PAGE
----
23 deal with the first two arguments briefly and then spend a bit of time on
24 the last.
25 First, Karadzic says he didn't intend to forcibly remove the
1 Bosnian Muslim population from the enclave. There was no plan to remove
2 them. That's the Defence final brief at paragraphs 3308 and 3315.
3 Karadzic says he took significant steps to ensure that the civilians
4 should -- could remain in Srebrenica and be safe. That's the Defence
5 brief at paragraphs 3320 and 3321.
6 Your Honours, these claims are false. It was Karadzic's
7 long-standing aim and intention, as I've discussed, since 1992 to
8 forcibly remove the Bosnian Muslim population from the Srebrenica
9 enclave, as the evidence shows. His actions evidence his intent to
10 forcibly remove the population. He issued Directive 7, signed it. He
11 established a committee to control the convoy approval process, and the
12 cite for that is D3279 and its duplicate P4543. And I refer to the
13 Defence brief at paragraph 3343, footnote 6726, and the Podrinje summary
14 at paragraph 31.
15 And, Your Honours, from March to July 1995, Karadzic's plan to
16 forcibly remove the civilian population from Srebrenica was implemented
17 through a series of coercive acts. And these are described in the
18 Podrinje summary and in the Srebrenica narrative. These acts implemented
19 Directive 7. They were restricting UNPROFOR and humanitarian aid
20 convoys. That's in the Podrinje summary at paragraphs 33 to 37.
21 Shelling and sniping, Podrinje summary paragraphs 38 to 41. And the
22 military attack on the enclave, that's the Srebrenica narrative,
23 paragraphs 5 to 10.
24 These acts had the aim and effect of making life unbearable for
25 the Bosnian Muslim civilian population, just as Directive 7 provided.
1 Karadzic approved the attack on the enclave. He ordered the take-over of
2 the town. He set up civilian structures on the 11th of July, that's
3 D2055 and P2994. And, Your Honours, his orders on the 9th July about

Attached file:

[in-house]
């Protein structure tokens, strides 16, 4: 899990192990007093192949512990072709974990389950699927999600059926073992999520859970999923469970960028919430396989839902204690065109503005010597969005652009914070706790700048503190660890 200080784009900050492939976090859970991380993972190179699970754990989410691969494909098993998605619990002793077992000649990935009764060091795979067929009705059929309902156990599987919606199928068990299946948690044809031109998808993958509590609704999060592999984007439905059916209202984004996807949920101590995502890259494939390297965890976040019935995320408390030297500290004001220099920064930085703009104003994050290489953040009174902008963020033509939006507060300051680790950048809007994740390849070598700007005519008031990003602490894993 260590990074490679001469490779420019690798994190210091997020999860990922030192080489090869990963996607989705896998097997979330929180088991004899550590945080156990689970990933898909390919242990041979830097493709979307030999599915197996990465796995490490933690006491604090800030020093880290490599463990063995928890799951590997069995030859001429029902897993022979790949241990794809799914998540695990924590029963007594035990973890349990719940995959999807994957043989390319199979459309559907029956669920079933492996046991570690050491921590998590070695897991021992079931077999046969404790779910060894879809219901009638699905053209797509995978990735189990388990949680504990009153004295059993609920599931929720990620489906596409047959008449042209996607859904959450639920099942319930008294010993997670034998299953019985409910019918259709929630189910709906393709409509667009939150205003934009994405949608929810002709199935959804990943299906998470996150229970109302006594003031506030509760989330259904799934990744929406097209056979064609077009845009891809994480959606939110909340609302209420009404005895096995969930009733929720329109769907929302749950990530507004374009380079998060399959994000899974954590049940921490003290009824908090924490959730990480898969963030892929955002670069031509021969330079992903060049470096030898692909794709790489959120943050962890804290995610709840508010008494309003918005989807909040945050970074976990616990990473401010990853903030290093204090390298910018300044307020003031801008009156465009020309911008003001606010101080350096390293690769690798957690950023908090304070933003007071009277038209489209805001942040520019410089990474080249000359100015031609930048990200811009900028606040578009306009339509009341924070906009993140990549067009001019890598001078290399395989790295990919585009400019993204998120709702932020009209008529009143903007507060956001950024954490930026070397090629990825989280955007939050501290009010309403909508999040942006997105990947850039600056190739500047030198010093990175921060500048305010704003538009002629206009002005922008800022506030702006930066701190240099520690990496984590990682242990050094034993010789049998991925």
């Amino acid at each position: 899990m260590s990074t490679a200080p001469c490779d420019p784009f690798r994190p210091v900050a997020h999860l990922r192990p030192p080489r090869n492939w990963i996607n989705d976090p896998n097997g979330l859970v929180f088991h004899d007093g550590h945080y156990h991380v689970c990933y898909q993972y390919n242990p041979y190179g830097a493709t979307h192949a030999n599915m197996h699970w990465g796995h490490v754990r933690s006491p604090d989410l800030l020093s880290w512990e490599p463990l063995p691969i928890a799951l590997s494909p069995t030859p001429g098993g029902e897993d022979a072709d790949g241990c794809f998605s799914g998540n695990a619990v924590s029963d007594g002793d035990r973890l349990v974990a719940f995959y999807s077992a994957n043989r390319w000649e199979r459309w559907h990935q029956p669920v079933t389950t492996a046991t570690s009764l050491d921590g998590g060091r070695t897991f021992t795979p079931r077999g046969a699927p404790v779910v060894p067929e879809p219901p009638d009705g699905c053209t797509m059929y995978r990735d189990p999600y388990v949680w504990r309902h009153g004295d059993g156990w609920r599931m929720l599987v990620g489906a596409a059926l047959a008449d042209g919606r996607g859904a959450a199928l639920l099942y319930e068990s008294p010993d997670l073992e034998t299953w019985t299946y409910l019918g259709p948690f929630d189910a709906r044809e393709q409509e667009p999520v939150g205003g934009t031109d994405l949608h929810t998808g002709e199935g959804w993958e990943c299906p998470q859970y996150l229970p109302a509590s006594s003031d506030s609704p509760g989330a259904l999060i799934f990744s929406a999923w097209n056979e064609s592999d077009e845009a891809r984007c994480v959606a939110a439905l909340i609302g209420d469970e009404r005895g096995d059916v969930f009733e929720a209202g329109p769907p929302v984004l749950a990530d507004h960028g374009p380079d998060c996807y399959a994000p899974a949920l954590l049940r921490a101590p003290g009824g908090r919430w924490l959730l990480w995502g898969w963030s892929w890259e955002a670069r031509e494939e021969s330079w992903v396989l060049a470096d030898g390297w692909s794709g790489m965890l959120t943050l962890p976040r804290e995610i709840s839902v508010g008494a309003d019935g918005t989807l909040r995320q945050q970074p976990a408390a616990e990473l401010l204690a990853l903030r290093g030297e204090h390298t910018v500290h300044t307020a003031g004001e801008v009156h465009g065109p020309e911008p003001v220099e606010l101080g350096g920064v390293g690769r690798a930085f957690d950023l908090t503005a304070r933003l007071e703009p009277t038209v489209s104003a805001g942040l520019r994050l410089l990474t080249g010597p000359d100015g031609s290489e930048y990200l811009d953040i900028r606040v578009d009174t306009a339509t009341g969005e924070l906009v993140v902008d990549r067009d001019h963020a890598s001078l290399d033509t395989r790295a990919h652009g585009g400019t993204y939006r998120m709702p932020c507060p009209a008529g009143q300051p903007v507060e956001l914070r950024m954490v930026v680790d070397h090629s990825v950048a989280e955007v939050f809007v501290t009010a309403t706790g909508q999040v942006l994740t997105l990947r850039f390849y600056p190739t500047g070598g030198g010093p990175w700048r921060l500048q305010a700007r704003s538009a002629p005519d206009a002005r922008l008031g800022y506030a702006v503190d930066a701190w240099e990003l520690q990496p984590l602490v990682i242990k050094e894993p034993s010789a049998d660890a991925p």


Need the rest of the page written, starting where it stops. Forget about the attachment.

4 protecting the civilian population and on the 11th July about ensuring
5 that the civilian population could freely choose where they wanted to go
6 were clearly not genuine. I refer to the argument in the Defence brief,
7 paragraphs 2403, 2405, and 3319.
8 Karadzic also relies upon the statement signed in Potocari on
9 17 July by Franken and the Bosnian Muslim civilian representative,
10 Mandzic. He says that this shows he didn't know that the removal of the
11 Muslim population from Potocari was forcible. I refer to the Defence
12 brief at paragraphs 3330, 3337, 3340, and footnote 6714.
13 Your Honours, the 17 July statement did not reflect the reality
14 of the situation. It was a sham produced days later, and we have
15 addressed the context in which it was made and used in the Prosecution
16 brief at paragraphs 1034 to 1037. I don't propose repeating the
18 Second, Karadzic says his order to attack and take over
19 Srebrenica town was lawful. That's the Defence final brief, paragraphs
20 2397 to 2399.
21 Your Honours, the Prosecution has always said that the Srebrenica
22 enclave was never properly demilitarised. The ABiH did carry out
23 military operations from the enclave. I refer to the Defence brief at
24 paragraph 2397 and to the adjudicated facts on this issue, numbers 1393
25 and 1394. But any arguably legitimate military aim in ordering an attack
1 on the enclave is immaterial. There was an overriding criminal objective
2 in ordering the attack on the enclave and the attack on the town. That
3 objective was to forcibly drive out the civilian population. I refer to
4 our final brief, Prosecution final brief, at paragraph 863.
5 The indiscriminate and disproportionate attack on the Srebrenica
6 enclave and town was designed to terrorise the civilian inhabitants of
7 Srebrenica and instill fear, causing them to flee, and it did. I refer
8 to the Srebrenica narrative at paragraphs 5 to 8.
9 Third, and finally, Karadzic argues that the removal of the
10 Bosnian Muslim population from Potocari was not coercive or that this was